Baylor College of Medicine Human Genome Sequencing Center celebrates 20 years since the completion of the Human Genome Project - (Thursday, April 13, 2023)
On April 14, 2003, the National Human Genome Research Institute and its international partners, including the Baylor College of Medicine Human Genome Sequencing Center (BCM-HGSC), announced the completion of the Human Genome Project and the successful generation of a highly accurate and publicly available reference sequence of the human genome.
To celebrate the anniversary of completion of this unprecedented project, carried out from 1990 to 2003 and considered one of the most ambitious and important scientific endeavors in human history, From the Labs sat with Dr. Richard Gibbs, director of the BCM-HGSC since its establishment in 1996, to learn about the role BCM has played in this landmark global scientific effort.
The Human Genome Project Turns 20: Here's How It Altered the World - (Tuesday, April 11, 2023)
Marking the 20th anniversary of the announcement of the first complete sequencing of the human genome, Gizmodo takes a look at the achievements and ongoing legacy of the ambitious Human Genome Project (HGP). The tech website also interviews Dr. Richard Gibbs, founding director of the Baylor College of Medicine Human Genome Sequencing Center, which was one of five institutions that together contributed around 80% of the data for the HGP.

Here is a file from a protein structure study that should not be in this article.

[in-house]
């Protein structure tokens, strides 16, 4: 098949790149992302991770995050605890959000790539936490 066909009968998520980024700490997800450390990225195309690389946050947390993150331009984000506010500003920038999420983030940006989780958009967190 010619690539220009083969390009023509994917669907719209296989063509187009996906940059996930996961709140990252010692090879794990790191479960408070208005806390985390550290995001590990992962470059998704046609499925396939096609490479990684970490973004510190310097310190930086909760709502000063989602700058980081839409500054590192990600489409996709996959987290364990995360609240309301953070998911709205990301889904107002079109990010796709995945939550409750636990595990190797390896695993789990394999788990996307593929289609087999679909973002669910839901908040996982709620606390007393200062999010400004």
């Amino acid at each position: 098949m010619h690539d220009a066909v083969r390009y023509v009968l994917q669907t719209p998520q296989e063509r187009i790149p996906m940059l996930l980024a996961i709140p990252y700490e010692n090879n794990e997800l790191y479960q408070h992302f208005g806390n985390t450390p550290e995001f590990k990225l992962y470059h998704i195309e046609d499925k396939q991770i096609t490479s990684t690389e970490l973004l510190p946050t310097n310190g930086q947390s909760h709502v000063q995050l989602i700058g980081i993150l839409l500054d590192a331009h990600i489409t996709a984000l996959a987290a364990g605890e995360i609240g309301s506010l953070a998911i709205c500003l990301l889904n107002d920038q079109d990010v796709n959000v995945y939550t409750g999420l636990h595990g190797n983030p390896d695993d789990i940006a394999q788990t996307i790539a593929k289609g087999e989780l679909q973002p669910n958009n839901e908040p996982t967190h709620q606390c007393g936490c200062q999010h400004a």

GigaScience names Dr. Fritz Sedlazeck guest editor for new T2T series - (Monday, April 3, 2023)
Dr. Fritz Sedlazeck of the Baylor College of Medicine Human Genome Sequencing Center and Dr. Jue Ruan of the Agricultural Genomics Institute at Shenzhen, Chinese Academy of Agricultural Sciences, have been named guest editors of a new thematic series by GigaScience highlighting the telomere-to-telomere (T2T) approach to gapless sequences. The series will focus on T2T papers, including discussions of standards and definitions, datasets, methods and technologies.
Shining a light on dark genes - (Tuesday, March 7, 2023)
The PacBio blog takes a look at recent studies that examine the benefits of incorporating long-read sequencing in population genomics programs. Recently, HGSC's Dr. Fritz Sedlazeck led a collaborative project with Twist Bioscience and PacBio to optimize a gene panel for HiFi long-read technology. The main result of this study has been made available as the Twist Alliance Dark Genes Panel.